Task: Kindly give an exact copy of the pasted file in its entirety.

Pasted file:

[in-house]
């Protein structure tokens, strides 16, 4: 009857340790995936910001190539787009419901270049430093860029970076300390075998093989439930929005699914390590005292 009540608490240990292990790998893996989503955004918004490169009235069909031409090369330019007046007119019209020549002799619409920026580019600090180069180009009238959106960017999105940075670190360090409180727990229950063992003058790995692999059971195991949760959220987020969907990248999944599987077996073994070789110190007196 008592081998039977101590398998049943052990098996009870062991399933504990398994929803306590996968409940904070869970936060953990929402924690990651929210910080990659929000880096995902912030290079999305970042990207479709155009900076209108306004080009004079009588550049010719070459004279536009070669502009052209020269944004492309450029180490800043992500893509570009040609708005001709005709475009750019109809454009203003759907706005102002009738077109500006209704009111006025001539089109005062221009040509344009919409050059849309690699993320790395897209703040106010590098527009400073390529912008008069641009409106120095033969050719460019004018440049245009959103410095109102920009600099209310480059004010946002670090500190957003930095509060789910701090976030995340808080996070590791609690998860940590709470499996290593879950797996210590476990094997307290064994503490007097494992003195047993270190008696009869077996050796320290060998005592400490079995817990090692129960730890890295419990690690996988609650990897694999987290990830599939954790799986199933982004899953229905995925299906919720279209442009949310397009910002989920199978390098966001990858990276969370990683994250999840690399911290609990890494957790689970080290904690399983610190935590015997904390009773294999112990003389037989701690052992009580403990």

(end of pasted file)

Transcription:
[in-house]
């Protein structure tokens, strides 16, 4: 009857340790995936910001190539787009419901270049430093860029970076300390075998093989439930929005699914390590005292 009540608490240990292990790998893996989503955004918004490169009235069909031409090369330019007046007119019209020549002799619409920026580019600090180069180009009238959106960017999105940075670190360090409180727990229950063992003058790995692999059971195991949760959220987020969907990248999944599987077996073994070789110190007196 008592081998039977101590398998049943052990098996009870062991399933504990398994929803306590996968409940904070869970936060953990929402924690990651929210910080990659929000880096995902912030290079999305970042990207479709155009900076209108306004080009004079009588550049010719070459004279536009070669502009052209020269944004492309450029180490800043992500893509570009040609708005001709005709475009750019109809454009203003759907706005102002009738077109500006209704009111006025001539089109005062221009040509344009919409050059849309690699993320790395897209703040106010590098527009400073390529912008008069641009409106120095033969050719460019004018440049245009959103410095109102920009600099209310480059004010946002670090500190957003930095509060789910701090976030995340808080996070590791609690998860940590709470499996290593879950797996210590476990094997307290064994503490007097494992003195047993270190008696009869077996050796320290060998005592400490079995817990090692129960730890890295419990690690996988609650990897694999987290990830599939954790799986199933982004899953229905995925299906919720279209442009949310397009910002989920199978390098966001990858990276969370990683994250999840690399911290609990890494957790689970080290904690399983610190935590015997904390009773294999112990003389037989701690052992009580403990």